Sleep is fascinating thing when you think about it. We do it hopefully every night, even without thinking, it is part of our daily lifestyle. From when we were just small infants, sleep has been considered the go to solution for the flu or headaches. How did it become this way? What is so important about sleep?Some say that sleep is a chance for the body to recuperate, and to heal and rest after a long day's worth of activities. However, research has actually shown that sleep saves only about 50kCal during an eight hour period, which is evidently the same amount of energy in a piece of toast. However, regardless sleep is a fundamental human necessity because it is responsible in maintaining normal levels of cognitive skills which include things like speech, memory, and creative thinking. So what actually happens inside our brain, in our bodies when we sleep?
The Process of Sleep:
Sleep occurs in a recurring cycle of 90 to 110 minutes and is divided into two categories called non-REM and REM sleep.
Stage 1: Light Sleep
- During this stage, we are in a sort of limbo between being awake and being asleep. Our muscle activity slows down and even some twitching may be evident. When in the first stage of non REM sleep, we can be easily awakened.
Stage 2: True Sleep
- 10 minutes into light sleep, we begin to enter stage 2 or true sleep. Stage 2 lasts about 20 minutes, and the breathing pattern and heart rate begin to slow down. The body temperature drops which is why many people prefer sleeping a cool room. This is probably the largest part of deep sleep as it encompasses 40-50% of sleep.
Stage 3 and 4: Delta Sleep
- Stage three is when the brain begins to produce delta waves which is large or high amplitude and slow which is low frequency. Breathing and heart rates are at their lowest during this stage.
- Stage four is when breathing is at a steady rhythm and there is no much muscle activity. This stage is the deepest stage and is when we can experience night terrors, dreams, sleep walking or talking.
- Delta sleep is also the stage in which the body heals itself, for example tissue growth and repair occurs. Hormones are also released such as the growth hormone, which is essential for growth and development. Therefore, if we are awakened during this time, we often feel groggy and disoriented.
In studies, animals that were deprived of sleep lost all immune function and die in just a couple of weeks. When we are awake, the brain has neurons that produce adenosine which is our brain's way of telling us that we are tired. Sleep deprivation allows for a build up of adenosine in the brain and pushes for the drive to sleep. However, when we are asleep, our body has the chance to flush out the adenosine and when we wake up, we can feel more alert and awake.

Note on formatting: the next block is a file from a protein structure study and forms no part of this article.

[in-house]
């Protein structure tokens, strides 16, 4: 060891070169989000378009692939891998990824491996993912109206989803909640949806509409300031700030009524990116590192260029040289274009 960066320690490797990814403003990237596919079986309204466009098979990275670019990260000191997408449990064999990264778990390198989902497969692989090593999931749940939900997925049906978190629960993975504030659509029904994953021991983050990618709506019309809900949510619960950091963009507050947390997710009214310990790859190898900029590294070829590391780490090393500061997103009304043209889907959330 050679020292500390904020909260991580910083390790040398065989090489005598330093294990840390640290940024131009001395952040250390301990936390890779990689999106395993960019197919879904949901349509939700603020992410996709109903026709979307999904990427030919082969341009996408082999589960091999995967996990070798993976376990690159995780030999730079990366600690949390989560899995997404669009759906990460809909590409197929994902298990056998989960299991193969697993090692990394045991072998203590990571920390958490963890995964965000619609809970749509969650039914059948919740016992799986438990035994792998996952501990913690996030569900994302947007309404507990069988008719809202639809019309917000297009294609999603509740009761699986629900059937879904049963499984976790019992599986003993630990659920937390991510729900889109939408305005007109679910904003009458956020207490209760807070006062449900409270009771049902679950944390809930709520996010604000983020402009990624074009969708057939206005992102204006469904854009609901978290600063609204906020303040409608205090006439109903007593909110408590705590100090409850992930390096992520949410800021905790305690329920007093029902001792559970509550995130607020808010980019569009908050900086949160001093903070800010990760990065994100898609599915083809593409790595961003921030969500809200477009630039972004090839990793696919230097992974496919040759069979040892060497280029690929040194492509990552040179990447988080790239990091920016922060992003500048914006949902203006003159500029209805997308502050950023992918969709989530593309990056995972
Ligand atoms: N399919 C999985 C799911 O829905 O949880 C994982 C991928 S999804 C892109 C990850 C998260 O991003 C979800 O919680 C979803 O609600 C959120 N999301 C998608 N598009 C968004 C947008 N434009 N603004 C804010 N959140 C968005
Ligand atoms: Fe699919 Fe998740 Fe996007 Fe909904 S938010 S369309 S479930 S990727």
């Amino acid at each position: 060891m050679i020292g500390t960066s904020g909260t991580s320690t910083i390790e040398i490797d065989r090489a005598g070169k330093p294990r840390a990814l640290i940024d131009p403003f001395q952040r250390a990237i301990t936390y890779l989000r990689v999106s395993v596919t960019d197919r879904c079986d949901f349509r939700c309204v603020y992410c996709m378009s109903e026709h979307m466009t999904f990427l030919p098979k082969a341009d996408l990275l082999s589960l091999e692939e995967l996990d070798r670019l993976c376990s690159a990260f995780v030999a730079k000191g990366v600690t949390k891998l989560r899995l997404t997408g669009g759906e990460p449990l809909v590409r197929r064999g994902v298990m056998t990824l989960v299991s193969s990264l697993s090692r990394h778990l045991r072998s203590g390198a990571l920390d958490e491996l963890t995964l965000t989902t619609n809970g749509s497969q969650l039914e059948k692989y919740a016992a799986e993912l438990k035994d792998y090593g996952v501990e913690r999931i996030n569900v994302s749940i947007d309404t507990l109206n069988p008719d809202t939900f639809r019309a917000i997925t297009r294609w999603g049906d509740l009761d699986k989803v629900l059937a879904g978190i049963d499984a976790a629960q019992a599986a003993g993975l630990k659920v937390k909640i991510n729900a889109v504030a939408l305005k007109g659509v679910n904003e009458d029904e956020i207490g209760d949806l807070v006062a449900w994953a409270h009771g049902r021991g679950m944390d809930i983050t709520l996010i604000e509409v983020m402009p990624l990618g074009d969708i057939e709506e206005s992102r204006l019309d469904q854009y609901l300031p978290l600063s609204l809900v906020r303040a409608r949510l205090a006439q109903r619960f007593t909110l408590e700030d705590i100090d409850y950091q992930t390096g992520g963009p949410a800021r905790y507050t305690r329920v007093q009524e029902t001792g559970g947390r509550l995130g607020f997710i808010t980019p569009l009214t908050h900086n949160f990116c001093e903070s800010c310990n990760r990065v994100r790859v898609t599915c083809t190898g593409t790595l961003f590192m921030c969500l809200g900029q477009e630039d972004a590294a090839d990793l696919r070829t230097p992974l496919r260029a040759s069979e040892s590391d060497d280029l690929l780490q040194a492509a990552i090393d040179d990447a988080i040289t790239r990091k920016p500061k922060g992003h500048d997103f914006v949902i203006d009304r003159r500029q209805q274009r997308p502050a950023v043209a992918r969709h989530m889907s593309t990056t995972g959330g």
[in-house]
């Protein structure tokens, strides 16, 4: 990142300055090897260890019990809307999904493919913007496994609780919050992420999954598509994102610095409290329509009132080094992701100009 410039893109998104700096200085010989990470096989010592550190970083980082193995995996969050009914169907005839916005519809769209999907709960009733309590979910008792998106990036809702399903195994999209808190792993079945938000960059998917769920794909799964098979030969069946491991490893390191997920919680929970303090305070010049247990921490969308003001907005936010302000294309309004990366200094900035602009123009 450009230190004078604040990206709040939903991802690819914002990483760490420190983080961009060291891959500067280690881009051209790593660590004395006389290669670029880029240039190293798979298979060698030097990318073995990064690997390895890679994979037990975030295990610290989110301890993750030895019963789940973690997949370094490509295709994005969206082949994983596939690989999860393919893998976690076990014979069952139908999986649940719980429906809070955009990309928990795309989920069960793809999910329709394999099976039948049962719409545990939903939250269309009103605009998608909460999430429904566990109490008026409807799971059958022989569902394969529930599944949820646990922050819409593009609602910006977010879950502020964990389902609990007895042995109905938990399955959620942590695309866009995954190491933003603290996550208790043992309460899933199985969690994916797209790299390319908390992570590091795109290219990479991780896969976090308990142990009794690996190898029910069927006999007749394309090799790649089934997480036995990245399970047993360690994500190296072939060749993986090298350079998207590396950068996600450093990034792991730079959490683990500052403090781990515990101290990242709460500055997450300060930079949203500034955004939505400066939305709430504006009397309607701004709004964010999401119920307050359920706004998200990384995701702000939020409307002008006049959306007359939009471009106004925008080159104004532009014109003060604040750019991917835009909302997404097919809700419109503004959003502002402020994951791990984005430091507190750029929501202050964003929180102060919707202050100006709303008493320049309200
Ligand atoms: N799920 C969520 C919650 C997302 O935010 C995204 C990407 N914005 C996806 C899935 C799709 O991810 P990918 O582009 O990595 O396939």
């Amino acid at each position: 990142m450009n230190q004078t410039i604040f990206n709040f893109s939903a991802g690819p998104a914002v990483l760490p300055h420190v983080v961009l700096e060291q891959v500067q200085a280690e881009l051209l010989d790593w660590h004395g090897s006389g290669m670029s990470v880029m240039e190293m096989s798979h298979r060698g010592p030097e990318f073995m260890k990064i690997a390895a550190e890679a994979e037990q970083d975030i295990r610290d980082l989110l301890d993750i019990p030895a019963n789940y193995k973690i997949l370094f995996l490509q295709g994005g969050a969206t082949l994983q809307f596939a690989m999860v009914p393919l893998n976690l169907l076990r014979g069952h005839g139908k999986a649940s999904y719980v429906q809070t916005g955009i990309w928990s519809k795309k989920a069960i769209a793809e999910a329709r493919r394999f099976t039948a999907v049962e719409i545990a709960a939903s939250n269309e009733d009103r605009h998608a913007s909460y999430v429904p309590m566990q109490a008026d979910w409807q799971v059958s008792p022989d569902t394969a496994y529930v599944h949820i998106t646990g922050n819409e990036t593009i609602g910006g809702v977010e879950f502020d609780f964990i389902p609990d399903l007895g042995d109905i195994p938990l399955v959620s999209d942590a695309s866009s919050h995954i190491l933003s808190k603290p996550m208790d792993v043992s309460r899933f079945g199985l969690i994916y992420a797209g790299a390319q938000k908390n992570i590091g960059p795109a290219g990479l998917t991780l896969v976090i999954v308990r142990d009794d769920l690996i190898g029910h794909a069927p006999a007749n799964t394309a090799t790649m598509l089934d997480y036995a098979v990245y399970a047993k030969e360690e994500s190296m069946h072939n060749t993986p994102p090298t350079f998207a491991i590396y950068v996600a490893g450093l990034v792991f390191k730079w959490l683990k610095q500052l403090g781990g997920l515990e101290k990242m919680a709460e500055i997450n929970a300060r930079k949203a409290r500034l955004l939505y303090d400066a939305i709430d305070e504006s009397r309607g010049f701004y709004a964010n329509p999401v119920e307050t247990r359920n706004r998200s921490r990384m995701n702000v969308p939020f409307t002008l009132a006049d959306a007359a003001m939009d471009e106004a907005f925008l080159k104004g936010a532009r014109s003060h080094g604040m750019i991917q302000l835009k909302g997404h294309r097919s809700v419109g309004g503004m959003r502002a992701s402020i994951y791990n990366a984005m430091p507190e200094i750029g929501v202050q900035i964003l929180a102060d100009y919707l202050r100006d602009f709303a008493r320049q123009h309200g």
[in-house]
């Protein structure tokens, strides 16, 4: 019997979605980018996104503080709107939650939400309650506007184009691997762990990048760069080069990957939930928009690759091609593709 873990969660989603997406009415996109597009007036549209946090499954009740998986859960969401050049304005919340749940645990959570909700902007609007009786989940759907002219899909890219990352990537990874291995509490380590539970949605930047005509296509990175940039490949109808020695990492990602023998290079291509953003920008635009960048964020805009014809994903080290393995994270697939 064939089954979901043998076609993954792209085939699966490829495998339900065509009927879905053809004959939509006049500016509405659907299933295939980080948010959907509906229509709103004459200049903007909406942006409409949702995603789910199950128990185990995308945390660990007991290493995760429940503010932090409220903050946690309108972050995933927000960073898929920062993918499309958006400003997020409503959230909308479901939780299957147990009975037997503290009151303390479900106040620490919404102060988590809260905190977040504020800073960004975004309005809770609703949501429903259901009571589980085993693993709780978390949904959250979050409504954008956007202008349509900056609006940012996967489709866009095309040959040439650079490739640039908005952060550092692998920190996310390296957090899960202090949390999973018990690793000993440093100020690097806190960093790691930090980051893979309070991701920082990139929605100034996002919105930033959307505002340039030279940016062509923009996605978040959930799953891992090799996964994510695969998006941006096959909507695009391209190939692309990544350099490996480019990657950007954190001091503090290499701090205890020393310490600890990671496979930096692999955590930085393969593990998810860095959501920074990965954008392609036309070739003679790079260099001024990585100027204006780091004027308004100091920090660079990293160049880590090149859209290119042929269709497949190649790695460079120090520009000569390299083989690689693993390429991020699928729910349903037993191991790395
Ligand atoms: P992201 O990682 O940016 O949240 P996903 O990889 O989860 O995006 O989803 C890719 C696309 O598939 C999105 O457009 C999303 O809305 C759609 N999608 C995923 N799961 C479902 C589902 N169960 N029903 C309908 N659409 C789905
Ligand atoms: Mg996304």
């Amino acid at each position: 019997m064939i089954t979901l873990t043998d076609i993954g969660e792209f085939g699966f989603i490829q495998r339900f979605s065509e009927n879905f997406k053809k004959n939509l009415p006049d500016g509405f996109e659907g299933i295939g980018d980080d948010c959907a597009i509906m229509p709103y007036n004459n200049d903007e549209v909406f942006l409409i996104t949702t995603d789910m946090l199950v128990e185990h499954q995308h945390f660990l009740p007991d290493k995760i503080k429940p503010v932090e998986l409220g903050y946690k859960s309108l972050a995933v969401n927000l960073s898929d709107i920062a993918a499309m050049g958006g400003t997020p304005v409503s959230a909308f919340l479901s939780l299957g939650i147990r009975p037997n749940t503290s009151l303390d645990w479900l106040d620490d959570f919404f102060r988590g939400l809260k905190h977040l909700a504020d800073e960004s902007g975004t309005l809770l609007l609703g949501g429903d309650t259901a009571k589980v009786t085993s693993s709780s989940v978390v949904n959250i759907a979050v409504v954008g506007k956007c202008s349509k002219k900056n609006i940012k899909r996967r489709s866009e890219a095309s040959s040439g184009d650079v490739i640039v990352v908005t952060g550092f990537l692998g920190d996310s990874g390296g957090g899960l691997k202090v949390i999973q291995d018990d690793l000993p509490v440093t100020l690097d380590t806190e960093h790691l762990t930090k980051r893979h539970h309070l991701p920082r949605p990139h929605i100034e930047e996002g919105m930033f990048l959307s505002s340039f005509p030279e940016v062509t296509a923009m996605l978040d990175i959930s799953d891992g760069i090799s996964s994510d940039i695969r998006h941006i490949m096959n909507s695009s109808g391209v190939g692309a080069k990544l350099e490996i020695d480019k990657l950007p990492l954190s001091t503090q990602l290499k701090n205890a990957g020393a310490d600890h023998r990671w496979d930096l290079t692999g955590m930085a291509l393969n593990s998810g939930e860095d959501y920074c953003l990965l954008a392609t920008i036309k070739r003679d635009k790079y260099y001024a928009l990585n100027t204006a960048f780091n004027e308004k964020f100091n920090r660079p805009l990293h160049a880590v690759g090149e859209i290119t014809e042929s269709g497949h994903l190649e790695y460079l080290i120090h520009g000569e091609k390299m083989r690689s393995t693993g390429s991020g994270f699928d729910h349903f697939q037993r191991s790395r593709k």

REM sleep or the first rapid eye movement period starts after about 70 to 90 minutes after we fall asleep. We usually should have three to five REM episodes a night. Even though we are not conscious, our brains are working. REM sleep can also be called the dream stage because this is when most dreams occur. Our eyes dart around, our breathing rate and blood pressure rise. Usually, our bodies are paralyzed which is Nature's way of stopping you from acting out.
Although many people believe that the solution to getting more sleep is simply to just go to bed earlier, however that can be disproven quite easily because of something called the circadian rhythm. In teens, there is a shift in when they feel tired, this is called the sleep phase delay. When teens are undergoing puberty, there is a shift in the timing of the circadian rhythm. When students are progressing through puberty, they experience a change in their circadian rhythm. As a result that while they used to be able to fall asleep at 9:00 or 9:30, now they have trouble doing so until about 11:00. This means that they may finish homework at 10:30, but students will lay in bed trying to fall asleep for half an hour. If the school start time was pushed back and a student finished homework at say, 11:00, they will be able to fall asleep immediately and be more rested. If teens try to resist this change which many of them do, it makes this time transition much harder. They hurt themselves staying up late to finish homework or studying for tests. The use of caffeine or nicotine is even worse, it hurts their bodies even more. Teens are worn out by lack of sleep at the end of the week, and they think that binge sleeping on the weekends will help. Actually, binge sleeping that supposedly can help you catch up, is actually even worse because it throws their body clocks off even more.
So what happens when you don't get enough sleep? How do our bodies respond to our cycles being broken?